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REVIEW: Joseph and the Amazing Technicolor Dreamcoat at Birmingham Hippodrome

Joseph and the Amazing Technicolor Dreamcoat is one of the most performed musicals of all time. Based on the story from the Bible's Book of Genesis it was the first Lloyd Webber and Rice musical to be performed publicly.

With very little dialogue, almost back to back songs, family-friendly storyline and catchy music, it's clear to see why there have been so many productions around the world.

The plot is simple; Joseph is his fathers favourite son, he gets shunned by his brothers who sell him to an Egyptian Pharaoh and tell their father he was killed. The Pharaoh initially imprisons him, but - after Joseph helps the country - he's set free and made second in command which helps him teach his brothers a lesson.

Whilst it may be straight forward, the show has stood the test of time, having been performed by well over 25,000 amateur groups - let alone professional runs.

However popularity can also be a shows achilles heel. Joseph is very much an 'old skool', safe show, with a very much more conservative nature about it than some of the productions gracing the West End stage at the moment. However it's stood the test of time well which made it all the more interesting to see what this production held in store.

The set is comparatively simple, but far reimagined in comparison to the normal staging afforded to this show.

Adorning the steps are - as is tradition for Joseph - a choir of school children who provide backing vocals for the majority of the songs. You can't generally go too far wrong with kids; the cute factor is a winner most of the time, but the confidence they showed and the passion on their faces made them a credit to the team.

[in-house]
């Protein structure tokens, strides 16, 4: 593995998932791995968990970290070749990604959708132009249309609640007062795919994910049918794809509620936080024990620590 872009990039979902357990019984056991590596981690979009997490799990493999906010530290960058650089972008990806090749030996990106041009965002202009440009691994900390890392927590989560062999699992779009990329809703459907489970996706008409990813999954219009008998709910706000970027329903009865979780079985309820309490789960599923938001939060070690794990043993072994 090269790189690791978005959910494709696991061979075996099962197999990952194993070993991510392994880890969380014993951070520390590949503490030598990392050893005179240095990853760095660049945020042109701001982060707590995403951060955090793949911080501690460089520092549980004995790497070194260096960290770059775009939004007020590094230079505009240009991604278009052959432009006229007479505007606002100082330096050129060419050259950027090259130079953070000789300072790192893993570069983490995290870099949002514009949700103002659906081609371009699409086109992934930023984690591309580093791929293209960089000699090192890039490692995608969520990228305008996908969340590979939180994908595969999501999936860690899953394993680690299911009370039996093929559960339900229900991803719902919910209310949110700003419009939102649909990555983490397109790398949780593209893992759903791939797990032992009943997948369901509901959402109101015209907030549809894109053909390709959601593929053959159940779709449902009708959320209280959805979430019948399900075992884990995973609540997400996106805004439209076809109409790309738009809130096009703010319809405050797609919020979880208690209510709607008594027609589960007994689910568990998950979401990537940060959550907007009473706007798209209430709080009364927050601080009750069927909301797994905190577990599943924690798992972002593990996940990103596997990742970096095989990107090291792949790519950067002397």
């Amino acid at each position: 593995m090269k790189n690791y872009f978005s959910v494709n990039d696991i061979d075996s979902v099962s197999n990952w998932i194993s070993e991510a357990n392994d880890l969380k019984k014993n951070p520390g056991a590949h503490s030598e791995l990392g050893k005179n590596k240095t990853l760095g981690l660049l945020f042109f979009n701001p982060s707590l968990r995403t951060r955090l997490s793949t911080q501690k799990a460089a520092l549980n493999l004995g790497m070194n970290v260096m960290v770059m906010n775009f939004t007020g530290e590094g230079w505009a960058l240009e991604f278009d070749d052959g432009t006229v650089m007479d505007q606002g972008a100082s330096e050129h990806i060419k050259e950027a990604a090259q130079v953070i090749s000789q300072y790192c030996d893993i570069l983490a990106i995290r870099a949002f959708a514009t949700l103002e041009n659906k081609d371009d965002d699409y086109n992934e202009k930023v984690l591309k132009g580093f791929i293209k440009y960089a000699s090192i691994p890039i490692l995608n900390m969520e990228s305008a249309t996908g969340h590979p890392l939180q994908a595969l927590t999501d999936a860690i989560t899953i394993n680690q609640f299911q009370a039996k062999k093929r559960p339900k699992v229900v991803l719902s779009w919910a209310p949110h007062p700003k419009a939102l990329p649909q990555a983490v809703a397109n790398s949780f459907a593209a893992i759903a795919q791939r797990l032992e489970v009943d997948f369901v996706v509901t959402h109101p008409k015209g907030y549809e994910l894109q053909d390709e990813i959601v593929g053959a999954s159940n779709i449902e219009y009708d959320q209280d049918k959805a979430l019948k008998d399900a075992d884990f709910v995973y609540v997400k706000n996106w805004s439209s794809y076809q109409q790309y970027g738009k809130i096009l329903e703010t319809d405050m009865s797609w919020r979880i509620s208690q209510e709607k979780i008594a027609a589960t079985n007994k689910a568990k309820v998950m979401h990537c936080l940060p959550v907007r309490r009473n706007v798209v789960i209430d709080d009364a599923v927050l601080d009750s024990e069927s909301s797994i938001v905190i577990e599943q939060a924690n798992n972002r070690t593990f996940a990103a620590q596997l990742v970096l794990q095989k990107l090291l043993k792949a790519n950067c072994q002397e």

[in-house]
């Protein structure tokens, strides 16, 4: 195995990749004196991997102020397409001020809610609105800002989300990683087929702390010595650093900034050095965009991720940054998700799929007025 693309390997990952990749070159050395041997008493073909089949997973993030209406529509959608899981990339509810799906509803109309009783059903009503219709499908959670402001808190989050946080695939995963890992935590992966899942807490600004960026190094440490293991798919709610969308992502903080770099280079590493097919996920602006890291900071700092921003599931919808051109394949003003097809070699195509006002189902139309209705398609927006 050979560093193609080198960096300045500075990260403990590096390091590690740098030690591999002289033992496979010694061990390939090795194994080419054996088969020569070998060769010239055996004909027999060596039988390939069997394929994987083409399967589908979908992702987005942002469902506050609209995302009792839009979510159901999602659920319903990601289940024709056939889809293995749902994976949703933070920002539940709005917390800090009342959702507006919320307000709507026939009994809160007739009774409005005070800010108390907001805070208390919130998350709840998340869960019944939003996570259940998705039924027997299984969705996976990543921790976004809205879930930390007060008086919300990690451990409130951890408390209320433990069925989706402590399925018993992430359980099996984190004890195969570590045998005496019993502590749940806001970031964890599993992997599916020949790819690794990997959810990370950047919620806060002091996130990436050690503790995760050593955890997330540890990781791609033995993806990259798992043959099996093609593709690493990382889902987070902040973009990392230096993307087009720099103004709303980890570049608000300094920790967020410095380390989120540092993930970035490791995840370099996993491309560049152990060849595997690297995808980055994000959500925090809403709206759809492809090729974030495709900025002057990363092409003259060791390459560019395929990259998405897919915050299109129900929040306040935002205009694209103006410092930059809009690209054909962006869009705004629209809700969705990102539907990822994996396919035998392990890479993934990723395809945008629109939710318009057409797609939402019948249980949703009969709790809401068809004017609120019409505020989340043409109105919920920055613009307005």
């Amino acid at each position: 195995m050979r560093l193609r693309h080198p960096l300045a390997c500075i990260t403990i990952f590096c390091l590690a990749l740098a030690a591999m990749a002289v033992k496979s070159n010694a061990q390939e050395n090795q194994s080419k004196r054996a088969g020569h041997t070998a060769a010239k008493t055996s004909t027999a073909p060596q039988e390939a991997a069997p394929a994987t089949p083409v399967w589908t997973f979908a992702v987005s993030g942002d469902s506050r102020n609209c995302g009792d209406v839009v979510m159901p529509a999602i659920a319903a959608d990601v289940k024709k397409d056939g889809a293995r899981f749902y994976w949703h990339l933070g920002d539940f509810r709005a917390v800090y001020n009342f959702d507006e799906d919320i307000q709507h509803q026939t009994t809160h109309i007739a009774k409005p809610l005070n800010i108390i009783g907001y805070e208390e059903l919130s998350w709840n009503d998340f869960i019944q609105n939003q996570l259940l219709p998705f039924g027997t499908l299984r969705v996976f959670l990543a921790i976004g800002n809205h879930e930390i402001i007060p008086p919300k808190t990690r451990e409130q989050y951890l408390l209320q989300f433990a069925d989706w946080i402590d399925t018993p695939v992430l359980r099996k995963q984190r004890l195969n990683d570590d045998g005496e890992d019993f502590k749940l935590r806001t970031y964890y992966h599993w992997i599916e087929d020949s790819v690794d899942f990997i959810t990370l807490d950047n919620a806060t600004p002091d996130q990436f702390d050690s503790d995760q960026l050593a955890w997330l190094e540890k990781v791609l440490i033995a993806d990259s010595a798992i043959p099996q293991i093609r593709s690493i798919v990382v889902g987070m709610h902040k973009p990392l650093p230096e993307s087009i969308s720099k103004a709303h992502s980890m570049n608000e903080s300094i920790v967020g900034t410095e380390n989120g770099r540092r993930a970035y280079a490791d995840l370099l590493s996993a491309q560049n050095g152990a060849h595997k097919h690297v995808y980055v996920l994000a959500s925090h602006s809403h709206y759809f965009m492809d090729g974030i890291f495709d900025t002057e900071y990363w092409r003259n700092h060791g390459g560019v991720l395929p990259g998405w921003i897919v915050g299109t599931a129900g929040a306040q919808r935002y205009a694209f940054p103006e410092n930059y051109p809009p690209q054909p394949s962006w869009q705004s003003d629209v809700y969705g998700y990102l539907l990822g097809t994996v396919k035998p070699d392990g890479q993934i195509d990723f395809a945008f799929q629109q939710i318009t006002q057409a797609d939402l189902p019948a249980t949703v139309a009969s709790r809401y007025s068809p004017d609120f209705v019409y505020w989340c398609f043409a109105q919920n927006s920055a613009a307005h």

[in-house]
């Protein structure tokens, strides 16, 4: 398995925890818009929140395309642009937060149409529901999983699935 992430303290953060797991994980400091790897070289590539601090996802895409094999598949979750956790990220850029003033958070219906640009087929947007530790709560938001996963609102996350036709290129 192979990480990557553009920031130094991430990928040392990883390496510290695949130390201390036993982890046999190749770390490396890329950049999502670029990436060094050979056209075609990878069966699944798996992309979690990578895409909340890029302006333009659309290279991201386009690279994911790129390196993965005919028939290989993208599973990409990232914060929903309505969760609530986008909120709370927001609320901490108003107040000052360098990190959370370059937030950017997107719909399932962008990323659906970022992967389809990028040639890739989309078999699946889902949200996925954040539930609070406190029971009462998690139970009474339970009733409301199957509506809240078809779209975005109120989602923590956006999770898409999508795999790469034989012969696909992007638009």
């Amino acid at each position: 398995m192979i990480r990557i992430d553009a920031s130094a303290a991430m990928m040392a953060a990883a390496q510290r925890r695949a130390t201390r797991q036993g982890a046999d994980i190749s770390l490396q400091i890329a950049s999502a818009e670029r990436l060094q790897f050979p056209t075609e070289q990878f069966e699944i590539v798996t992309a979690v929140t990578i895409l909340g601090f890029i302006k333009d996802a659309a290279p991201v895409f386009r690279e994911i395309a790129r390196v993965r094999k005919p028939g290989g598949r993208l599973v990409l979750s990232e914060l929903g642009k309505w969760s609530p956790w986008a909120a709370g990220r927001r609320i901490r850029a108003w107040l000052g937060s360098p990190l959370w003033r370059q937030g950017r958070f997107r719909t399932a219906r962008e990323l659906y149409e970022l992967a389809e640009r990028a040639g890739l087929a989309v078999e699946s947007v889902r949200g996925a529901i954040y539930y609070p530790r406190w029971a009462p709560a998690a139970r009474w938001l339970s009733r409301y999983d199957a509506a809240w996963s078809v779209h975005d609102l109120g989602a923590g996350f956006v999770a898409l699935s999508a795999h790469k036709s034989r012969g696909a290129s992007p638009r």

With a strong supporting cast behind him, X Factor winner turned stage star, Jaymi Hensley, takes on the role of Joseph. This is where the other potential stumbling block occurs - Joseph is synonymous with 4 leading men; Jason Donovan, Phillip Schofield, Donny Osmond and (more recently) Lee Mead. All have played the role to critical acclaim in the West End and you could feel the trepidation when you walked into the auditorium.

But within the first ten minutes, any worries were thrown out of the window. 

Hensley is, quite simply, sensational. His acting prowess is growing with each role he takes on and his voice is exquisite. Sometimes, when your part of a boy-band, your vocals can merge with the other members and you can almost become a 'decent' singer. It's not until you get the chance to perform in such an exposed environment that your true talent can shine - and that's never been more true than with Jaymi Hensley this evening.

Having sat on Youtube and watched many others sing the songs of Joseph, I think Hensley's performance ranks as one of the best I've ever heard. Each and every person who questions the ability of 'a popstar' had their minds blown with one audience member sitting with her mouth wide open in amazement. His rendition of 'Close Every Door', in particular was a stunning, poignant piece of theatre which had so many people reaching for a tissue.

Trina Hill is another person who shone this evening, excelling in the role of the narrator and very much taking it back to the traditional roots of Linzi Hatley's 90s interpretation. With an outstanding soprano voice, she controlled the action and led us through the story with such ease you'd think she'd been singing the role for a lifetime. A key trait of the character is to act with an almost motherly instinct to the choir, who sit as though they're listening to her storytelling. She had that instinct in droves in a slick and well rehearsed part. She made the role of the narrator incredibly special tonight and should be applauded for that.

Joseph is at Birmingham Hippodrome until Saturday 13th July. For more information, or to get your tickets, head online to birminghamhippodrome.com.

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